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Facebook Sues Indian Techie over Deceptive ads

Facebook has filed a lawsuit against Thailand based Indian techie for running fake ads and spreading misinformation about coronavirus on its social media platforms. The lawsuit, filed in a California court, alleges that Indian techie’s software company ‘LeadCloak’ used a malicious technique called ‘ad cloaking’ to bypass its stringent ad review process. The name of the Indian techie has been identified as Basant Gajjar.

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According to the lawsuit, LeadCloak used advertisements as baits to push users to click on malicious links that took them to websites that were completely non-relevant to the actual ads. Many of these landing websites allegedly ran scams pertaining to drugs, diet pills and cryptocurrency related investments.

The Facebook lawsuit further claimed that LeadCloak also used the ad clocking technology to target other well-known technology companies like Google, WordPress, and Shopify. The social media giant has likewise accused that the accused company also recommended its clients to block Google and Facebook’s IP addresses; this could have eventually helped the company in bypassing the strict policies around non-compliant landing pages.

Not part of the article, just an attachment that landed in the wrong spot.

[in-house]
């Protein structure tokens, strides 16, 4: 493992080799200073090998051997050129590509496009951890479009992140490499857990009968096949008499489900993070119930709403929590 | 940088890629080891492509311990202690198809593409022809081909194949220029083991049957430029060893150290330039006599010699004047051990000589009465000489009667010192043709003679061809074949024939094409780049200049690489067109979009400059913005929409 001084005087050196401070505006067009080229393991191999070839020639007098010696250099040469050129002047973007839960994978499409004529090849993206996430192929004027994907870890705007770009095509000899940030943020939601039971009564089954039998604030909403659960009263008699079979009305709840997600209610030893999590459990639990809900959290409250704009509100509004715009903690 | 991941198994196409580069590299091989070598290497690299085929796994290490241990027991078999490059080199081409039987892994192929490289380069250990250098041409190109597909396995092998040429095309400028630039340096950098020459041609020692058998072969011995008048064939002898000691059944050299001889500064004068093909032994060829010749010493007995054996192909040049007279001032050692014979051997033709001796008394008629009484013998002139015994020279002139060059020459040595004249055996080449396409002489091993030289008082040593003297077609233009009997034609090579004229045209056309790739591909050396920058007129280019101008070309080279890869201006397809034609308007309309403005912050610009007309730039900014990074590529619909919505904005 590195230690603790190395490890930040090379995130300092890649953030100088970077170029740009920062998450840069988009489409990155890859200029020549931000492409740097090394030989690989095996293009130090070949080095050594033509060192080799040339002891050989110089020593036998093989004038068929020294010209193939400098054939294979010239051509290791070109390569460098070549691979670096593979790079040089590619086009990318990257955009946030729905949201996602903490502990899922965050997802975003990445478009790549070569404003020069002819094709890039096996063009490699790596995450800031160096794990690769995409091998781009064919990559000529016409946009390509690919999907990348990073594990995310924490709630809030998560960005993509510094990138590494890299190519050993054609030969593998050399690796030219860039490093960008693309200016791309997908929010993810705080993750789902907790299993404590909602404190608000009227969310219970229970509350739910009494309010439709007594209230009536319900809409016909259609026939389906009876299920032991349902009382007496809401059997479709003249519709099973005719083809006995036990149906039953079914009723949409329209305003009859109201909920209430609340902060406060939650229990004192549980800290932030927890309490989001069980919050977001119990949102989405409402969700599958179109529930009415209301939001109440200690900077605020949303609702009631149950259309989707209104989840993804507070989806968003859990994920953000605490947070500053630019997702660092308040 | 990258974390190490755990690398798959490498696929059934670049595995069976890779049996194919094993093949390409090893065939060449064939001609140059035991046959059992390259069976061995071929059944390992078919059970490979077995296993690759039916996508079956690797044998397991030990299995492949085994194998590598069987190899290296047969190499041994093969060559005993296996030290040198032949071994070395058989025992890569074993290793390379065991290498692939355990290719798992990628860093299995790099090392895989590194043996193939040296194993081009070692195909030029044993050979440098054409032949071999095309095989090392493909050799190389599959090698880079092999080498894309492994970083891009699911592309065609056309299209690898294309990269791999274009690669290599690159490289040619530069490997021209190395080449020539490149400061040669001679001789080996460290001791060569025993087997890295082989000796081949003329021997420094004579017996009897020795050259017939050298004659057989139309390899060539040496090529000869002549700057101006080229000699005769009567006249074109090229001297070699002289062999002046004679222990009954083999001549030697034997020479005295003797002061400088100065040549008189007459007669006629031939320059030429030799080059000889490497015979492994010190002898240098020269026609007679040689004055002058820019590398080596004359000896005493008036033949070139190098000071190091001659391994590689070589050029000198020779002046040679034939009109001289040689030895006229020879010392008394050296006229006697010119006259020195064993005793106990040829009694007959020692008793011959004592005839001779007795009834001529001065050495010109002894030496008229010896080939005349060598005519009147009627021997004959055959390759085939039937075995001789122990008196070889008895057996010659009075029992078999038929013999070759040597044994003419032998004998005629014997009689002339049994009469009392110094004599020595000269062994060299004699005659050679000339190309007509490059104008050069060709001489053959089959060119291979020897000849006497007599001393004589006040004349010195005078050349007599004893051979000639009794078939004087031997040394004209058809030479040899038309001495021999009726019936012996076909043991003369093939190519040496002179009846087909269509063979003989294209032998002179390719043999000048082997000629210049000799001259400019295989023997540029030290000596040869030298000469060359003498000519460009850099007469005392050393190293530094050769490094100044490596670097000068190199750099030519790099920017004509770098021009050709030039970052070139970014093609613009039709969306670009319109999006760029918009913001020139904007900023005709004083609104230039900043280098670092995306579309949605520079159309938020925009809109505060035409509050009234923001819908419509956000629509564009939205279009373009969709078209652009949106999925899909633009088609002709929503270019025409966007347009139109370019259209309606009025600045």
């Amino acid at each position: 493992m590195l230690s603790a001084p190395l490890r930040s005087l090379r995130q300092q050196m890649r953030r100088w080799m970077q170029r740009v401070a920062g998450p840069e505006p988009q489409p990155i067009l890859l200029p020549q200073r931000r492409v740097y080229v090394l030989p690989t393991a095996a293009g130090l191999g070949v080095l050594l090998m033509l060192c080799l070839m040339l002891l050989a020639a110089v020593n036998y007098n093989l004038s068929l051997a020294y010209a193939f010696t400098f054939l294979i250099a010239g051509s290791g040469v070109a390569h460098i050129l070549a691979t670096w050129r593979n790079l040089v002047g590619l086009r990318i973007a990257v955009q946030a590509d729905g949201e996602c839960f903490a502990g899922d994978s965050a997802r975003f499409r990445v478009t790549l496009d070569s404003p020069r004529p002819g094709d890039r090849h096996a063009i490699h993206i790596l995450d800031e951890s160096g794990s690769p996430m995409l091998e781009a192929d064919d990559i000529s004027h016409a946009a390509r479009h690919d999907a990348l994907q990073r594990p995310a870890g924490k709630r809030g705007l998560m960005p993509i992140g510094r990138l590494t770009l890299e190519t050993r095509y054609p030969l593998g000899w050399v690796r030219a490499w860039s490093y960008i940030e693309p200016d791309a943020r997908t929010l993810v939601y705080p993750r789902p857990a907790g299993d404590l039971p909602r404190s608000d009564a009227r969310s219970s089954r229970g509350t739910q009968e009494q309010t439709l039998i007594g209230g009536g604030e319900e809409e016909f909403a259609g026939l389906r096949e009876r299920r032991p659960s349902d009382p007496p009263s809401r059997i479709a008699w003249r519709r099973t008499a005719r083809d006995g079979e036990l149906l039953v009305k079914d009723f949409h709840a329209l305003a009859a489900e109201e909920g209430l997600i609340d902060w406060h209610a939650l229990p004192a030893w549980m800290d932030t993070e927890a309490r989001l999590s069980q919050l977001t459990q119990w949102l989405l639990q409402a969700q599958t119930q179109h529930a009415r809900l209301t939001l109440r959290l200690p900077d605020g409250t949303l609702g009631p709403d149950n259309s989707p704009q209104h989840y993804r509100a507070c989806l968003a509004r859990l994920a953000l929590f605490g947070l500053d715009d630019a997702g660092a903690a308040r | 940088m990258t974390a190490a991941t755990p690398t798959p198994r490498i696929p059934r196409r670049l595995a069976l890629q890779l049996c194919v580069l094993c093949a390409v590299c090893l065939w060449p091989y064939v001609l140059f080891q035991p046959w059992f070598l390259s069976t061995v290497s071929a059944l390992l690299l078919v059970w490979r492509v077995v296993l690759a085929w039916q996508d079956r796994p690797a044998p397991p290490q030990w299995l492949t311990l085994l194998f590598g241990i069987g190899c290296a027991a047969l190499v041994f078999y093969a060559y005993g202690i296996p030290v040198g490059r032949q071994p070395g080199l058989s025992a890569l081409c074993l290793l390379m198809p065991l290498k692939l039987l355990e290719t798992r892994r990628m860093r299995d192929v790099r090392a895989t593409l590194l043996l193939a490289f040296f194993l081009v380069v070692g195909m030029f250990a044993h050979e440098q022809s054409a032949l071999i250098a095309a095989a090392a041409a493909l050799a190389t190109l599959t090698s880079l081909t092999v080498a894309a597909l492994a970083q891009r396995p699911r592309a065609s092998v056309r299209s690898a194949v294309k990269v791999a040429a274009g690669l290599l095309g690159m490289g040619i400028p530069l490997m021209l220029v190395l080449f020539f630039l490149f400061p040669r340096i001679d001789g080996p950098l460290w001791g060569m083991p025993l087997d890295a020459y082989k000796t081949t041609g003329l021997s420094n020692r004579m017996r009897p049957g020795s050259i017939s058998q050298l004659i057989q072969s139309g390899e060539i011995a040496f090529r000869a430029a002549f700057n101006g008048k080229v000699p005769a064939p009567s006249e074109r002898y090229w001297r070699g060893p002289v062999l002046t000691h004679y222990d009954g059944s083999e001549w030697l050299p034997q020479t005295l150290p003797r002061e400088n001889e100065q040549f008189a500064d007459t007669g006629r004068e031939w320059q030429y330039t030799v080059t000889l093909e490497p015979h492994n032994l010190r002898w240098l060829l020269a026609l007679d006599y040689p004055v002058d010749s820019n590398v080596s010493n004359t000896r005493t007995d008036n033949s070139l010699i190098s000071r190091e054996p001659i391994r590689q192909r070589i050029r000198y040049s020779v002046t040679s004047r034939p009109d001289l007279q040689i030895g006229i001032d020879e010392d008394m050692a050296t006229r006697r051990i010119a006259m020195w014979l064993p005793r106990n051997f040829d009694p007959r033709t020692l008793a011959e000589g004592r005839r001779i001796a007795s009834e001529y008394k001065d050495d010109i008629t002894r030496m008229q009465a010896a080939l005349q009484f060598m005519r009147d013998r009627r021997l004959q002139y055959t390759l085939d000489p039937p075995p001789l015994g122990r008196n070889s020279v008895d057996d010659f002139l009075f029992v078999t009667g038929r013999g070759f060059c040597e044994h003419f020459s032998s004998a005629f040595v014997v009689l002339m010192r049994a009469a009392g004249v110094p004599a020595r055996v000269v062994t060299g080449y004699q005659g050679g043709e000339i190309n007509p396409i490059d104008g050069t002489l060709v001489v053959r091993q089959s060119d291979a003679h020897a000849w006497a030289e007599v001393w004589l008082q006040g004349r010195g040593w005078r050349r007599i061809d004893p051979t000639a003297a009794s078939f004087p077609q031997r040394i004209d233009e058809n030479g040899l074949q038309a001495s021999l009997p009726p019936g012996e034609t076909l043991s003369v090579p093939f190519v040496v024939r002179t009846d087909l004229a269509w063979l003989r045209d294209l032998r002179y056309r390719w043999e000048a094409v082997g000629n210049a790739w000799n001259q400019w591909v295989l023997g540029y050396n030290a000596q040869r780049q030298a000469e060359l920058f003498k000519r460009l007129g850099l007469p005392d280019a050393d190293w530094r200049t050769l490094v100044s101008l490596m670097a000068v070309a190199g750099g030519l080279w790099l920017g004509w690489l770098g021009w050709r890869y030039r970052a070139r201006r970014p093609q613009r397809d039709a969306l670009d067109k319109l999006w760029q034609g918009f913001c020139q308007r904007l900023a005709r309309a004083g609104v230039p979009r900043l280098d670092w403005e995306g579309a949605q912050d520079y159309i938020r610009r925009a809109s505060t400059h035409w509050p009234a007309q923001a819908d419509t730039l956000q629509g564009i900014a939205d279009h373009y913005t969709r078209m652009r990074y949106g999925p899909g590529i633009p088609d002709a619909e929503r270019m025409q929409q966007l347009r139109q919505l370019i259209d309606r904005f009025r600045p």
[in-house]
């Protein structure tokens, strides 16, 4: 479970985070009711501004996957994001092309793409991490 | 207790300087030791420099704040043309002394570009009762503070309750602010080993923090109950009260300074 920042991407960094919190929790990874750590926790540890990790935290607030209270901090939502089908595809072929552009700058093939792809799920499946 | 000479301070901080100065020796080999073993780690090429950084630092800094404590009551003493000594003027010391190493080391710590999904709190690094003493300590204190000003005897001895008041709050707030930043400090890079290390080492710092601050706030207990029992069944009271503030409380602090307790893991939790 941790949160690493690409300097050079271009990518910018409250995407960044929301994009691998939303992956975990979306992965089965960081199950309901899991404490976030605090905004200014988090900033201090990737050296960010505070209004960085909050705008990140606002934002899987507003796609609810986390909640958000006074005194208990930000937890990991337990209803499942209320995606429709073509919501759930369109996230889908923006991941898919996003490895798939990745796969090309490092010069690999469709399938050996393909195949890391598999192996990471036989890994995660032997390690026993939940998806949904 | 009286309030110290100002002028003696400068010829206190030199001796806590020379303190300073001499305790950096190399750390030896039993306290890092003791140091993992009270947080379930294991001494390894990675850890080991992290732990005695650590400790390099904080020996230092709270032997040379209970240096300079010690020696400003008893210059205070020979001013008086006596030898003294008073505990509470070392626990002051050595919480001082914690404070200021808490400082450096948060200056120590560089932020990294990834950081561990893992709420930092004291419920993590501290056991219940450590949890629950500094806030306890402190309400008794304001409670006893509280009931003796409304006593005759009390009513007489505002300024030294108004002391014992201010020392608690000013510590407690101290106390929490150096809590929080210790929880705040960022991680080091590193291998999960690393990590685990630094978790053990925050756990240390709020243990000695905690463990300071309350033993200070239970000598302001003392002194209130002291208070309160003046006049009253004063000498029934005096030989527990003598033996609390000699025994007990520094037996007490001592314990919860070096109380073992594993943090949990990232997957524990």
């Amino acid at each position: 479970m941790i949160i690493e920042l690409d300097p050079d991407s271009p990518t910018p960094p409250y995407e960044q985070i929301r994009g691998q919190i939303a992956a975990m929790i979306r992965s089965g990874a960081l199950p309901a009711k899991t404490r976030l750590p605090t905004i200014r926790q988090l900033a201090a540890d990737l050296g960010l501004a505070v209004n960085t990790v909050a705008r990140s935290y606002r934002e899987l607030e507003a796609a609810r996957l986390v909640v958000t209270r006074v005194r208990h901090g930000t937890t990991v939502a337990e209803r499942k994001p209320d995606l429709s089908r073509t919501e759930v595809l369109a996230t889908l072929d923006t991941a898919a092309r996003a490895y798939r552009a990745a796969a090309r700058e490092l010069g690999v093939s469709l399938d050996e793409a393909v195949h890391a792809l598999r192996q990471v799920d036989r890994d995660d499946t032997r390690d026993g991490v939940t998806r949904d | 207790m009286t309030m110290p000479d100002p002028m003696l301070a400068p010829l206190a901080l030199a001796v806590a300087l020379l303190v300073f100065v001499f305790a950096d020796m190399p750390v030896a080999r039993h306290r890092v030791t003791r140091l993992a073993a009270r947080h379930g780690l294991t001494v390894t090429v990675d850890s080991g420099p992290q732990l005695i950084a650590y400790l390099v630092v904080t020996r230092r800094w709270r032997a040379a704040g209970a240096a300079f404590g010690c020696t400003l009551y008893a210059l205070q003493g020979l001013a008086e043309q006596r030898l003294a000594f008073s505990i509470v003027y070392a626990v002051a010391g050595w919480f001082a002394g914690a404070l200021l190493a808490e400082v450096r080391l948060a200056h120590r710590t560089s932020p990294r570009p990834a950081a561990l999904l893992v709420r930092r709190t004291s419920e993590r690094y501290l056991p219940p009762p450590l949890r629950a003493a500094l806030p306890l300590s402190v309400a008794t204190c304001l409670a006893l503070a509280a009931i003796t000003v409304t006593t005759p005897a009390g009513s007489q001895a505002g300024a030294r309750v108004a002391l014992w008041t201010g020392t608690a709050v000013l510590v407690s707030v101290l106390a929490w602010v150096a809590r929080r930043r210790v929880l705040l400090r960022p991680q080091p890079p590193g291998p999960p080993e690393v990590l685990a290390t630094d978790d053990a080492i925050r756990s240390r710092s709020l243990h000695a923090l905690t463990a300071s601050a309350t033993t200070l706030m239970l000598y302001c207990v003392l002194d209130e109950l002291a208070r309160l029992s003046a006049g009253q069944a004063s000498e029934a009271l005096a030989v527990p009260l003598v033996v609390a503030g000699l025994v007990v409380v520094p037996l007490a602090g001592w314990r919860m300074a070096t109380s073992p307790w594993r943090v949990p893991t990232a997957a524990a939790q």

What is ad cloaking?

Ad cloaking is not a new technique but is a relatively old technique used by seasoned online marketers.  Ad cloaking is essentially a technique used to push search engine bots and browsers to completely non-relevant and deceptive landing pages.

Several online marketers use this controversial technique, which is operated with the help of a software, to sites related to adultery, drugs, gambling, alcohol and tobacco. This is mainly because ads pertaining to these sites are banned by Facebook and Google.

Coronavirus leads to surge in fake ads and misinformation

In the aftermath of coronavirus outbreak, popular social media platforms like Facebook have witnessed a sporadic upsurge in fake ads and misinformation regarding the pandemic diseases. Several of these fake ads were related to selling of facemasks and sanitizers that made inflated claims.

Facebook responded by banning such ads and simultaneously unveiled a stringent policy to control misinformation about coronavirus. But there have been reports that fake ads are again making a comeback on the platform.

These fake ads reportedly used the same malicious technique that was used by LeadCloak.

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